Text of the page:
Cover design by Jennifer Merrick
Like music, fashion and even food (think seared tuna, sushi and soup), wines go in and out of fashion. For instance, last season's Chardonnay might be this season's Gewurztraminer.
Mike Garcia, the director of operations for Sparrow Wines & Spirits, has a theory to explain the trends.
"The New York Times does a wine article every Friday," Garcia explained last week from the back office of Sparrow's at 126 Washington St. "So the next week everyone comes into [Sparrow] asking for that wine. But all in all, the trend is shifting to reds more than whites. A lot of that has to do with health. Red wine - in moderation - is good for the health. And reds are also more complex." (For a definition of complexity, see Five FAQ's).
As a long time wine enthusiast, Garcia knows exactly what he likes. Last week he confessed that he favors robust reds like Zinfandels - "not to be confused with white Zinfandels" - over more delicate whites. Unfortunately, those who don't know the difference between a Petit Sira and Pinot Noir might need a little help discerning what we like. According to Garcia, the best way to learn about wines is simply to taste them. And, lucky for us, Hudson County is home to several wine tasting venues.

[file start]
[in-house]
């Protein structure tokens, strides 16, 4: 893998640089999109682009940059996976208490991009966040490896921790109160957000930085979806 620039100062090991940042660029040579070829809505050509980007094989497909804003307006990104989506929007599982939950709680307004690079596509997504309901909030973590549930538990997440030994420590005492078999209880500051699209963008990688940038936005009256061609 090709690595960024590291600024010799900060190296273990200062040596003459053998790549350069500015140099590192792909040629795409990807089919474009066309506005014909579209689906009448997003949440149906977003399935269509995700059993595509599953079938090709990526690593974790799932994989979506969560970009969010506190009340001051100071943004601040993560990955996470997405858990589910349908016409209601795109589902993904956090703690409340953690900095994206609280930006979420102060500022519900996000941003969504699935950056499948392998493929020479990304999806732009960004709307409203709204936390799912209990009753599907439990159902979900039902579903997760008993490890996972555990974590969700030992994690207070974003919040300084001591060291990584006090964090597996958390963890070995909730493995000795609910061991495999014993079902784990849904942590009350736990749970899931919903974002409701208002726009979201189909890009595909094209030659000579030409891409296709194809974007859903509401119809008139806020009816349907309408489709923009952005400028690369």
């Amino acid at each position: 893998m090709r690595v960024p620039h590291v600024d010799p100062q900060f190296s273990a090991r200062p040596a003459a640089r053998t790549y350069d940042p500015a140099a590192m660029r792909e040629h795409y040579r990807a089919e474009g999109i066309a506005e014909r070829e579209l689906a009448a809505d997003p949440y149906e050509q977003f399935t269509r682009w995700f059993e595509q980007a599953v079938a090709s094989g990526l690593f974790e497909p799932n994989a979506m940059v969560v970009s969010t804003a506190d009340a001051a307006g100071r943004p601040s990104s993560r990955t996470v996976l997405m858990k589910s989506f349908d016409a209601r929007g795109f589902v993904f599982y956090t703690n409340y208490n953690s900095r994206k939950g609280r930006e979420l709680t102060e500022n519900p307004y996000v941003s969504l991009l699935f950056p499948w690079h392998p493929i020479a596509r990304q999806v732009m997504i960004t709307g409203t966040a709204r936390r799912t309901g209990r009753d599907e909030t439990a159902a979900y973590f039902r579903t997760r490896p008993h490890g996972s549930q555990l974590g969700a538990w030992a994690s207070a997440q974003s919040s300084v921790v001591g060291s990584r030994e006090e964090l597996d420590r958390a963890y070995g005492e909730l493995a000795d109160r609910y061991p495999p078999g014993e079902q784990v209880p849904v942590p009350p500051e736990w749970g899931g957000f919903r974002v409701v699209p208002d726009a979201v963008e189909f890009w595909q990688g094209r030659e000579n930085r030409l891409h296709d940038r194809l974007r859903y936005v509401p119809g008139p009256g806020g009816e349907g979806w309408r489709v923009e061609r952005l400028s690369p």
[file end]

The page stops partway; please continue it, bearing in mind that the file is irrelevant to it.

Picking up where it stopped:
Where, when and why ...
Sparrow Wine & Liquor Company, The Brass Rail restaurant, La Isla restaurant and Kings Fresh Ideas are sponsoring the fifth annual Holiday Grand Wine Tasting on Thursday, Nov. 30 at 7 p.m. in The Bissinger Room on Stevens Institute of Technology's campus in Hoboken. The event, which costs $45 to attend, is being conducted by the Franciscan Aids Initiative To Help (FAITH Services), Hudson County's largest HIV and AIDS dedicated social service agency. All proceeds will help FAITH Services provide emergency services, medication and housing for Hudson County residents with HIV.
According to Mike Garcia, the Holiday Grand Wine Tasting will feature over 250 wines from over 25 vineyards from around the world, including wines from Argentina, France, Spain, Italy, Chile, Australia, California and Oregon. Experts from the vineyards will be on hand to answer questions and discuss their featured wines. To provide a base for the booze, The Brass Rail, La Isla and Kings Fresh Ideas will also donate hot and cold food.
"Wine is something that brings people out," said Garcia, who helped organize the event. "And people in Hoboken want to learn about wine and they use this event as a great time to taste what kind of wine they want to buy for the holidays. It's different than just having a ceremony or a dinner to raise money. Wine is a great way to attract people."
Peak Adventures, Hoboken's hiking and cycling organization, also offers wine-tasting opportunities. And not only do they hold outdoorsy wine adventures, like bike tours of New Jersey, Long Island and Connecticut Vineyards, but they also sponsor Wine Plain & Simple, a "gastronomic lecture series" by former Hoboken resident Anthony Giglio. Lectures include "The Wines of France: A look at France's major wine regions: Alsace, Burgundy, Rhone and Bordeaux," "Red Wines that Relieve: Who says we can't chill red wine in summer? Wine snobs not welcome," and "Best Bangs for the Buck: You will never spend more than 10 bucks for a bottle after this class. Period." For more information or dates for the series check out their web site at www.peakadventures.net or call 216-9998.